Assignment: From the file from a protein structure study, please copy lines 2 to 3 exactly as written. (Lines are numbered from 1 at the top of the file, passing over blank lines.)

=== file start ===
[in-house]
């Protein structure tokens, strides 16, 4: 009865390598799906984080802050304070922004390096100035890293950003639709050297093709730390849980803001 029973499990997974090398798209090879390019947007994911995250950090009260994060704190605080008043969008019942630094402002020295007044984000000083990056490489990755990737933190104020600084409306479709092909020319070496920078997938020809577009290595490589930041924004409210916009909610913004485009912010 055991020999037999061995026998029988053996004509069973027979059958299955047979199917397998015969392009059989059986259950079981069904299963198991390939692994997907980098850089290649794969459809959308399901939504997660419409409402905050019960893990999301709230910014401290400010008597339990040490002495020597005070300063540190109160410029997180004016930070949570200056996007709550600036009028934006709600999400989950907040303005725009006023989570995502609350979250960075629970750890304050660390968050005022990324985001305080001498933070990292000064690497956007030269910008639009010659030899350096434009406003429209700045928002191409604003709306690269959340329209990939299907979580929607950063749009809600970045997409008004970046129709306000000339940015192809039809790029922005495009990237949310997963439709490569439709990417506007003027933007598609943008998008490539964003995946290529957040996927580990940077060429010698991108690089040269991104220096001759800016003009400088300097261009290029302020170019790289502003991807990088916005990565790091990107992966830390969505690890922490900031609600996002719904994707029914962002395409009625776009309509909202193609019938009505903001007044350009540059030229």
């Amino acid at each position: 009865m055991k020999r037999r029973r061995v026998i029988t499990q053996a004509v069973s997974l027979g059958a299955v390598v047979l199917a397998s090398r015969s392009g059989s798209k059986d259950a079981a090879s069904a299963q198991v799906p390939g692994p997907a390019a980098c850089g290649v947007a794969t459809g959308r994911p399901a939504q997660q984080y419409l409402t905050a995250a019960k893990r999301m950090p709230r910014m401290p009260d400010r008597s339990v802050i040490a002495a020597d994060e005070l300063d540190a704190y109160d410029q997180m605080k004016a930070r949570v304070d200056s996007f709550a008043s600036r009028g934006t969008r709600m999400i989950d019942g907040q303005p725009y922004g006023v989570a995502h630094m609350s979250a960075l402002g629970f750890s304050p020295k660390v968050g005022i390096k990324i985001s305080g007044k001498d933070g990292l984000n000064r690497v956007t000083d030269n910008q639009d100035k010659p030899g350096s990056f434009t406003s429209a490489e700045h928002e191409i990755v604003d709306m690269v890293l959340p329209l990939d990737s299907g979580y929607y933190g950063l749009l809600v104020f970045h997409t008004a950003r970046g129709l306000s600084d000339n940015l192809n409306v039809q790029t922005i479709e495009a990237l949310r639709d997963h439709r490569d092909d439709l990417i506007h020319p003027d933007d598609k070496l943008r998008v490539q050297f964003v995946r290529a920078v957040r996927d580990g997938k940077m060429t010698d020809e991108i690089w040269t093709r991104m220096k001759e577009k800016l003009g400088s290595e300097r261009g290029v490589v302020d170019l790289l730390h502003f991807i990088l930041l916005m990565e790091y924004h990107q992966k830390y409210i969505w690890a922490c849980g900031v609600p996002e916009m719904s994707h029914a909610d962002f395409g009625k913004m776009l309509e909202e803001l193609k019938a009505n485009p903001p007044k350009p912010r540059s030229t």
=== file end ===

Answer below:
């Protein structure tokens, strides 16, 4: 009865390598799906984080802050304070922004390096100035890293950003639709050297093709730390849980803001 029973499990997974090398798209090879390019947007994911995250950090009260994060704190605080008043969008019942630094402002020295007044984000000083990056490489990755990737933190104020600084409306479709092909020319070496920078997938020809577009290595490589930041924004409210916009909610913004485009912010 055991020999037999061995026998029988053996004509069973027979059958299955047979199917397998015969392009059989059986259950079981069904299963198991390939692994997907980098850089290649794969459809959308399901939504997660419409409402905050019960893990999301709230910014401290400010008597339990040490002495020597005070300063540190109160410029997180004016930070949570200056996007709550600036009028934006709600999400989950907040303005725009006023989570995502609350979250960075629970750890304050660390968050005022990324985001305080001498933070990292000064690497956007030269910008639009010659030899350096434009406003429209700045928002191409604003709306690269959340329209990939299907979580929607950063749009809600970045997409008004970046129709306000000339940015192809039809790029922005495009990237949310997963439709490569439709990417506007003027933007598609943008998008490539964003995946290529957040996927580990940077060429010698991108690089040269991104220096001759800016003009400088300097261009290029302020170019790289502003991807990088916005990565790091990107992966830390969505690890922490900031609600996002719904994707029914962002395409009625776009309509909202193609019938009505903001007044350009540059030229």
């Amino acid at each position: 009865m055991k020999r037999r029973r061995v026998i029988t499990q053996a004509v069973s997974l027979g059958a299955v390598v047979l199917a397998s090398r015969s392009g059989s798209k059986d259950a079981a090879s069904a299963q198991v799906p390939g692994p997907a390019a980098c850089g290649v947007a794969t459809g959308r994911p399901a939504q997660q984080y419409l409402t905050a995250a019960k893990r999301m950090p709230r910014m401290p009260d400010r008597s339990v802050i040490a002495a020597d994060e005070l300063d540190a704190y109160d410029q997180m605080k004016a930070r949570v304070d200056s996007f709550a008043s600036r009028g934006t969008r709600m999400i989950d019942g907040q303005p725009y922004g006023v989570a995502h630094m609350s979250a960075l402002g629970f750890s304050p020295k660390v968050g005022i390096k990324i985001s305080g007044k001498d933070g990292l984000n000064r690497v956007t000083d030269n910008q639009d100035k010659p030899g350096s990056f434009t406003s429209a490489e700045h928002e191409i990755v604003d709306m690269v890293l959340p329209l990939d990737s299907g979580y929607y933190g950063l749009l809600v104020f970045h997409t008004a950003r970046g129709l306000s600084d000339n940015l192809n409306v039809q790029t922005i479709e495009a990237l949310r639709d997963h439709r490569d092909d439709l990417i506007h020319p003027d933007d598609k070496l943008r998008v490539q050297f964003v995946r290529a920078v957040r996927d580990g997938k940077m060429t010698d020809e991108i690089w040269t093709r991104m220096k001759e577009k800016l003009g400088s290595e300097r261009g290029v490589v302020d170019l790289l730390h502003f991807i990088l930041l916005m990565e790091y924004h990107q992966k830390y409210i969505w690890a922490c849980g900031v609600p996002e916009m719904s994707h029914a909610d962002f395409g009625k913004m776009l309509e909202e803001l193609k019938a009505n485009p903001p007044k350009p912010r540059s030229t």